The new requirements are the latest in a series of reforms intended to restore sagging confidence in the building industry. If you’re a homeowner, you now need to hire a "licensed building practitioner" (LBP) to carry out or supervise "restricted building work" - broadly classified as anything that’s structural or affects the weather-tightness of your home.

It's your responsibility as the homeowner to check that the people you employ are licensed. If restricted work isn’t done or supervised by an LBP, you and the builder could both face fines of up to $20,000. But you'll only be liable for a fine if you knowingly employ an unlicensed builder.

Main changes

The Department of Building and Housing (DBH) says the changes have two main aims:
  • To ensure "critical" building work is carried out or supervised by competent people - that is, LBPs
  • To ensure LBPs are held to account if their work isn't up to scratch

"Critical" work - aka "restricted building work" - includes the design and construction of a house's primary structure from the foundations to the roof. It also includes the design and construction of components that prevent external moisture damage – such as external cladding, flashings and seals.

If you're building a new home, you’ll have to hire an LBP to design it and an LBP to build it or supervise construction. Registered architects are automatically deemed to be LBPs. For renovations affecting the house's structure or weather-tightness, you’ll also need an LBP.

In general, the changes won't affect routine maintenance and repairs if you're simply replacing like with like. You'll still be able to maintain your house and make minor alterations. Work that doesn't need a building consent also won't be considered "restricted".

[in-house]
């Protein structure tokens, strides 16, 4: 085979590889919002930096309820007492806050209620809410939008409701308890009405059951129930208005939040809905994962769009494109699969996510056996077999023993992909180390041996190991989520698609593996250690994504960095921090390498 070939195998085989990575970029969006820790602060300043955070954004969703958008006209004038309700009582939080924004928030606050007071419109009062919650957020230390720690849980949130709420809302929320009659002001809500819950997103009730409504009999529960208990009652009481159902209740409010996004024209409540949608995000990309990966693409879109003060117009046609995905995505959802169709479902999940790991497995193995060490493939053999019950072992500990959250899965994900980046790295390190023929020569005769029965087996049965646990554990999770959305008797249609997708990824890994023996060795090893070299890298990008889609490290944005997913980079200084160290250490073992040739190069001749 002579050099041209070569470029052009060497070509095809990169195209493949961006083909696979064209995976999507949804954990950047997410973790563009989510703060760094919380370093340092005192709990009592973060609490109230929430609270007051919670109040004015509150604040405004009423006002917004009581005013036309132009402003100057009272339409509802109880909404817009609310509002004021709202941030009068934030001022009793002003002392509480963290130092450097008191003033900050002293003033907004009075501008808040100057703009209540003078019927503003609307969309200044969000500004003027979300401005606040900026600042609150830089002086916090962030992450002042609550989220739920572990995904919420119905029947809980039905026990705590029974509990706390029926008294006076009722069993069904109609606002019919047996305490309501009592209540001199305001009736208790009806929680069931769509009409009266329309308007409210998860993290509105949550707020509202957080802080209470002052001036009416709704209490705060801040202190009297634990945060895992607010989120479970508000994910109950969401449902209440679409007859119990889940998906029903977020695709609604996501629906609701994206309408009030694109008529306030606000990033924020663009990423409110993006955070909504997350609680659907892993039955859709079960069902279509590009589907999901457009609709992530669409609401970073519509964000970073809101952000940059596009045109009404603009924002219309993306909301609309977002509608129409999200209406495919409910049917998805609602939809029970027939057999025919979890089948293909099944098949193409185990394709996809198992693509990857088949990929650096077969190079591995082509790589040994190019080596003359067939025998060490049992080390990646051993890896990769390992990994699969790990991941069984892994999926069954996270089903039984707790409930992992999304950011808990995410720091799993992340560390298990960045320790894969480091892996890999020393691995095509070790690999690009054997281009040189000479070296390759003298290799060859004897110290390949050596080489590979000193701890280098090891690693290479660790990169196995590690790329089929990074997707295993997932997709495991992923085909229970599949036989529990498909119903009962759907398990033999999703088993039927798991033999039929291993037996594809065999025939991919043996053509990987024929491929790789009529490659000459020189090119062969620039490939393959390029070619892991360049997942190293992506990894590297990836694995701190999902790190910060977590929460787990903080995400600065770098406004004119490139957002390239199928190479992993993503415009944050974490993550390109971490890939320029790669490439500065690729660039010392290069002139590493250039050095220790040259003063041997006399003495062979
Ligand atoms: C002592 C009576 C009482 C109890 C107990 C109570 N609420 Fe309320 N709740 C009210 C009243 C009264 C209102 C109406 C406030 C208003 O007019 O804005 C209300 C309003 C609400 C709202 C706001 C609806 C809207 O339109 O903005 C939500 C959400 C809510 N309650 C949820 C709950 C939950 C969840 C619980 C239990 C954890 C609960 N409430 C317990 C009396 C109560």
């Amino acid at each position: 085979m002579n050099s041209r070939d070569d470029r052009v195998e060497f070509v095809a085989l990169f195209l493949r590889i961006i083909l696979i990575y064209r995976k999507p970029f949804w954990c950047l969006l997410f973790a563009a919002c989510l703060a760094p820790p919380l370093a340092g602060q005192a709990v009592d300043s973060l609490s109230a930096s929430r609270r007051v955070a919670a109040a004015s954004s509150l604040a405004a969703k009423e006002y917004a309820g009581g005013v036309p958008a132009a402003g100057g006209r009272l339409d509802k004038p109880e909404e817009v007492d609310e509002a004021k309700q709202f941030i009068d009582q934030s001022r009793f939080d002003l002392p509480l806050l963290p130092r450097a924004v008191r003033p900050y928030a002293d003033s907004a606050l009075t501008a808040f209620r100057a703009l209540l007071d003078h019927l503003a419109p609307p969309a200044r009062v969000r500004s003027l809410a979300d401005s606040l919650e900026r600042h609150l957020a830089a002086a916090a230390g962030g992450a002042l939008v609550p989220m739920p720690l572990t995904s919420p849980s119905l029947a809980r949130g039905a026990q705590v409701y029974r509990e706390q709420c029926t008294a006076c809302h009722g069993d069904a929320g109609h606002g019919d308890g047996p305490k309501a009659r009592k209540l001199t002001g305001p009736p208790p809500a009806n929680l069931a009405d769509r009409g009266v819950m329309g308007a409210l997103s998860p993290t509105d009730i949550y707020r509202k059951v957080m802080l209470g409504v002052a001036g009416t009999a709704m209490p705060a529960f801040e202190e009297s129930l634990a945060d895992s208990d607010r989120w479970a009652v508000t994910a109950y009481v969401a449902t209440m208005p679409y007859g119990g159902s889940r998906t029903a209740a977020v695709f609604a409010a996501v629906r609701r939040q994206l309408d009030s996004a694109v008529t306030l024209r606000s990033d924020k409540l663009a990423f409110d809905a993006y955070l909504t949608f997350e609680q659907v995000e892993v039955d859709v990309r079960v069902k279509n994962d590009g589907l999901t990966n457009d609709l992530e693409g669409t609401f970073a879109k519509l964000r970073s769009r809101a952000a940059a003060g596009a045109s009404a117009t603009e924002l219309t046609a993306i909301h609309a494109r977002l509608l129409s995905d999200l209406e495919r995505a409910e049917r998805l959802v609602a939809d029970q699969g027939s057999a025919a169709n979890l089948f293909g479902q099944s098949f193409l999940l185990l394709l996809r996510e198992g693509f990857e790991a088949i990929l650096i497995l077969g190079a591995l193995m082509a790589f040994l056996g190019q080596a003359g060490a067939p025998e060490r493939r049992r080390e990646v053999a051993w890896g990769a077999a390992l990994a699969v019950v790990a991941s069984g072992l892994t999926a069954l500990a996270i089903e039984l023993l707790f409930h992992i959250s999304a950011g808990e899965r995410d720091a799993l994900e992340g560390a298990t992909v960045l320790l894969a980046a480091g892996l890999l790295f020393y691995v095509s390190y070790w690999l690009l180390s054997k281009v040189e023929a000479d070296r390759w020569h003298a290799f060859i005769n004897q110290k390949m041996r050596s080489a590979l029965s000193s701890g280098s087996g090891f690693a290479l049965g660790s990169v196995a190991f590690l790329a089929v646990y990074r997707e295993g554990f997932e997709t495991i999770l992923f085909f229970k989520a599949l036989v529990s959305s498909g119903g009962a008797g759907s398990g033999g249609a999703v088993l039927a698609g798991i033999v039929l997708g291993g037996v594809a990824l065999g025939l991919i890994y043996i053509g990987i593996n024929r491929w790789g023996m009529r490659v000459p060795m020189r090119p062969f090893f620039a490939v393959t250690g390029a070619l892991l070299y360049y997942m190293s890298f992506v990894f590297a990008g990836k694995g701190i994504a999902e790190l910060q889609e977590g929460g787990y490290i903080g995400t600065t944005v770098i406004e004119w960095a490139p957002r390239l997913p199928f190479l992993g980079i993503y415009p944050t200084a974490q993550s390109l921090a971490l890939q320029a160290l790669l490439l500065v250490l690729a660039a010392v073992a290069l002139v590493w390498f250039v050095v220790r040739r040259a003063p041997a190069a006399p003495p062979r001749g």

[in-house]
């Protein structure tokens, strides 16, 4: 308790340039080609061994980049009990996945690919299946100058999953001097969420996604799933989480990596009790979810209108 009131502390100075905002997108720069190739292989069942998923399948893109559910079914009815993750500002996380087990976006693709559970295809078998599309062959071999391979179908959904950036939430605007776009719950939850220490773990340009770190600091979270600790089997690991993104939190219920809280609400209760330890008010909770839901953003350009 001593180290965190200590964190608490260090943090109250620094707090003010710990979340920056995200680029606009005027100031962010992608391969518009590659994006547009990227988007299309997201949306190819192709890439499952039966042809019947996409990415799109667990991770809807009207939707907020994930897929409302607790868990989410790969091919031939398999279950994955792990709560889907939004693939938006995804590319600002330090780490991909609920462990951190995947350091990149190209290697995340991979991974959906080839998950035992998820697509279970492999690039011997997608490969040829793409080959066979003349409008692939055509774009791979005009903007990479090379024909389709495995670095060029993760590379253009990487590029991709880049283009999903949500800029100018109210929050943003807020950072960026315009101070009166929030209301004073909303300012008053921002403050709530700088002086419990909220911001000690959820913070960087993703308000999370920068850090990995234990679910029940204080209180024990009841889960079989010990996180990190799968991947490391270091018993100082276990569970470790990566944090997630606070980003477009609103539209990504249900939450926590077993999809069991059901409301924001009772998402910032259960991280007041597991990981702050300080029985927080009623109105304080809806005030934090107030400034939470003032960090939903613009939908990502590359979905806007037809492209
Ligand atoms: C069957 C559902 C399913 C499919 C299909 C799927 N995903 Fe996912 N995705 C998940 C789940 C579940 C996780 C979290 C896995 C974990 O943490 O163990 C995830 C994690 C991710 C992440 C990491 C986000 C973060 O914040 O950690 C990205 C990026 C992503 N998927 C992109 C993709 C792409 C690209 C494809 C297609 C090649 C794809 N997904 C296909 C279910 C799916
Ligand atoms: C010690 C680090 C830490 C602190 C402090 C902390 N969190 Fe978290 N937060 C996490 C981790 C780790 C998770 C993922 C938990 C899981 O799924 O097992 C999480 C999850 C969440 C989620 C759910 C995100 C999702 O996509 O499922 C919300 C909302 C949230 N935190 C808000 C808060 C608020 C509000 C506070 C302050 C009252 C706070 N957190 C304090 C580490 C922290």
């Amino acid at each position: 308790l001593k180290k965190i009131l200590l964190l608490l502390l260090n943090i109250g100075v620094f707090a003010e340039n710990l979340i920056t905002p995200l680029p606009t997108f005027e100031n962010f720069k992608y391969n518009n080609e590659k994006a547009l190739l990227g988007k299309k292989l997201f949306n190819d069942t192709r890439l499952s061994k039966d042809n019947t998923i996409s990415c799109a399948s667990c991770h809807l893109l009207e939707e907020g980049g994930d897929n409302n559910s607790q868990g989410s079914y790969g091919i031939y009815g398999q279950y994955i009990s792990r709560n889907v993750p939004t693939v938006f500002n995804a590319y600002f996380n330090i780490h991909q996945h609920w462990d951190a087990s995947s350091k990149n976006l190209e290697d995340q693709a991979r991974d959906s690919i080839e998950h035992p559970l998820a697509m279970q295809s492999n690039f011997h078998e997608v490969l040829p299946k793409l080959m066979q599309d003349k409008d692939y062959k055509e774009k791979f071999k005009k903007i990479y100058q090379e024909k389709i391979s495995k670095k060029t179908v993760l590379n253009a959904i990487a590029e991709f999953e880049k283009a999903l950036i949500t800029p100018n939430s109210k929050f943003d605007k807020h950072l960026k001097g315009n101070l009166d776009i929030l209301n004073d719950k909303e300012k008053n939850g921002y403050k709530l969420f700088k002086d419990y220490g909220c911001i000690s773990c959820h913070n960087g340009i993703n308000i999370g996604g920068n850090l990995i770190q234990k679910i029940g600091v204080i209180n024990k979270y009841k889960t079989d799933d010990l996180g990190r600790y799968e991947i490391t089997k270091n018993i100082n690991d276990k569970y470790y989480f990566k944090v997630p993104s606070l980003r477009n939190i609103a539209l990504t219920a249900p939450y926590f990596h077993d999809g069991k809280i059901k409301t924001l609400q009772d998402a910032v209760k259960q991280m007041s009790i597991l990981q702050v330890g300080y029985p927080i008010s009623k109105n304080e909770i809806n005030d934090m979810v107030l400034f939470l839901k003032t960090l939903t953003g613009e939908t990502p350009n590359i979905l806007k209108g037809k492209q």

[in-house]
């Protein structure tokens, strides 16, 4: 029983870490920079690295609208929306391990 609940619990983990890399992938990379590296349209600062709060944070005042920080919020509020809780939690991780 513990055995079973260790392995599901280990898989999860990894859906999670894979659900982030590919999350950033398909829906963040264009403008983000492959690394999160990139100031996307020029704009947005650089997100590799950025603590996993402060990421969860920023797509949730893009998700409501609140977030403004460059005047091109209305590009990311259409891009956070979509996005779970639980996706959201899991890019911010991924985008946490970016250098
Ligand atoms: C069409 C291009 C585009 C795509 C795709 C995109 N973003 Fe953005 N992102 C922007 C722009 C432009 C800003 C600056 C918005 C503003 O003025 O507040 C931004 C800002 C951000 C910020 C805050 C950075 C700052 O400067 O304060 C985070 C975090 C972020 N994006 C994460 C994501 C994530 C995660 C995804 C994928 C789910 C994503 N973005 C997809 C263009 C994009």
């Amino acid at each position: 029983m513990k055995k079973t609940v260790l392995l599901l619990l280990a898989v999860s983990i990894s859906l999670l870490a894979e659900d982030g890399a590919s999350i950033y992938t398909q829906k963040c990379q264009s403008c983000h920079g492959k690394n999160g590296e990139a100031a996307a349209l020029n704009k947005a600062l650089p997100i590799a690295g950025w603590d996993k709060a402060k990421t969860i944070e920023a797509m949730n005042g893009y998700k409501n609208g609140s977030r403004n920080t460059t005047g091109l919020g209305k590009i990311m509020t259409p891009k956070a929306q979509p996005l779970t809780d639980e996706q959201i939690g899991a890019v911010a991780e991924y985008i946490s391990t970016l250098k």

But some relatively small-scale building work will be caught. The installation of a new door or window may be "restricted" work if it affects the structural stability of an external wall. Similarly, installing a skylight may be "restricted" if it affects the structural stability of the roof – for example, if the rafters have to be cut or altered.

However, there’s no definitive list of "restricted" work and it's ultimately up to local councils to determine whether something falls into this category. If a builder tells you the work isn’t "restricted" and you're in doubt, you'll need to get an answer from the council. 

Tape measure

DIY exemption

DIYers who build or renovate their own home can claim an exemption from the restricted building work provisions. The exemption means DIYers can do restricted building work without being supervised by an LBP.

The DIY exemption is available since the Building Amendment Bill (No 3) was passed. The bill has been controversial because it also contains changes reducing councils' future liability for building faults and shifting more responsibility on to builders and consumers. These changes could leave consumers worse off as they will have to shoulder a greater share of the risks without the back-up of adequate consumer protection measures (such as effective dispute resolution and mandatory home warranties).

For more on the DIY exemption see www.consumerbuild.org.nz.

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